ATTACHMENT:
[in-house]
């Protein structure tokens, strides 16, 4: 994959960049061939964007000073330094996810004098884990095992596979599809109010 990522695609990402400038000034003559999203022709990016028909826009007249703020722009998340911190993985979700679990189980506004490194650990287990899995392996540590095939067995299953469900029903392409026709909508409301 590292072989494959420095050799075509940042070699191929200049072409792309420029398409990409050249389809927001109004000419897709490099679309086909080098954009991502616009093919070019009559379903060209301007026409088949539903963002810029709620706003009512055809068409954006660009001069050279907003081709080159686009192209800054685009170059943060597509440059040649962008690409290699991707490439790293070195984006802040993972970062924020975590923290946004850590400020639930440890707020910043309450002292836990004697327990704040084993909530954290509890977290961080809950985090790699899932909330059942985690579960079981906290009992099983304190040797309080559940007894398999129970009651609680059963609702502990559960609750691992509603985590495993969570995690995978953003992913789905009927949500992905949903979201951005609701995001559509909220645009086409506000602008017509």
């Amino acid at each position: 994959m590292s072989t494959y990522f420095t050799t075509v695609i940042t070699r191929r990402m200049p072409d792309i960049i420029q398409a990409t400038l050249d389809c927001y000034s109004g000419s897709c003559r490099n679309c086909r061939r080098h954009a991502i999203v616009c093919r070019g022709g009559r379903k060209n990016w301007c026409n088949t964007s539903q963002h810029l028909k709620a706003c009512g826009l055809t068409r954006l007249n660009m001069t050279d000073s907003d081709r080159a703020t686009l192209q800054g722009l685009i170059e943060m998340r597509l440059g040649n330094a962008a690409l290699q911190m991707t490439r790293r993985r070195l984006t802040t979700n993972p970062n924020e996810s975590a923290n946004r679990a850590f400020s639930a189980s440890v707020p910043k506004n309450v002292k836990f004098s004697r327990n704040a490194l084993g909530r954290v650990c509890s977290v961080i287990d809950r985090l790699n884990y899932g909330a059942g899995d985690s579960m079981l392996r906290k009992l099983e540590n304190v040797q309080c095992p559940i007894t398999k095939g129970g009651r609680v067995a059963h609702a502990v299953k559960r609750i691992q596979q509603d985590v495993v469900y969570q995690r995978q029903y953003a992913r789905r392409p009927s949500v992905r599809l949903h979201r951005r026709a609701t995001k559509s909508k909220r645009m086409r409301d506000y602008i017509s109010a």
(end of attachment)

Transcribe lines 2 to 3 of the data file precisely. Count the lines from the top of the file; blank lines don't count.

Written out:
């Protein structure tokens, strides 16, 4: 994959960049061939964007000073330094996810004098884990095992596979599809109010 990522695609990402400038000034003559999203022709990016028909826009007249703020722009998340911190993985979700679990189980506004490194650990287990899995392996540590095939067995299953469900029903392409026709909508409301 590292072989494959420095050799075509940042070699191929200049072409792309420029398409990409050249389809927001109004000419897709490099679309086909080098954009991502616009093919070019009559379903060209301007026409088949539903963002810029709620706003009512055809068409954006660009001069050279907003081709080159686009192209800054685009170059943060597509440059040649962008690409290699991707490439790293070195984006802040993972970062924020975590923290946004850590400020639930440890707020910043309450002292836990004697327990704040084993909530954290509890977290961080809950985090790699899932909330059942985690579960079981906290009992099983304190040797309080559940007894398999129970009651609680059963609702502990559960609750691992509603985590495993969570995690995978953003992913789905009927949500992905949903979201951005609701995001559509909220645009086409506000602008017509």
């Amino acid at each position: 994959m590292s072989t494959y990522f420095t050799t075509v695609i940042t070699r191929r990402m200049p072409d792309i960049i420029q398409a990409t400038l050249d389809c927001y000034s109004g000419s897709c003559r490099n679309c086909r061939r080098h954009a991502i999203v616009c093919r070019g022709g009559r379903k060209n990016w301007c026409n088949t964007s539903q963002h810029l028909k709620a706003c009512g826009l055809t068409r954006l007249n660009m001069t050279d000073s907003d081709r080159a703020t686009l192209q800054g722009l685009i170059e943060m998340r597509l440059g040649n330094a962008a690409l290699q911190m991707t490439r790293r993985r070195l984006t802040t979700n993972p970062n924020e996810s975590a923290n946004r679990a850590f400020s639930a189980s440890v707020p910043k506004n309450v002292k836990f004098s004697r327990n704040a490194l084993g909530r954290v650990c509890s977290v961080i287990d809950r985090l790699n884990y899932g909330a059942g899995d985690s579960m079981l392996r906290k009992l099983e540590n304190v040797q309080c095992p559940i007894t398999k095939g129970g009651r609680v067995a059963h609702a502990v299953k559960r609750i691992q596979q509603d985590v495993v469900y969570q995690r995978q029903y953003a992913r789905r392409p009927s949500v992905r599809l949903h979201r951005r026709a609701t995001k559509s909508k909220r645009m086409r409301d506000y602008i017509s109010a």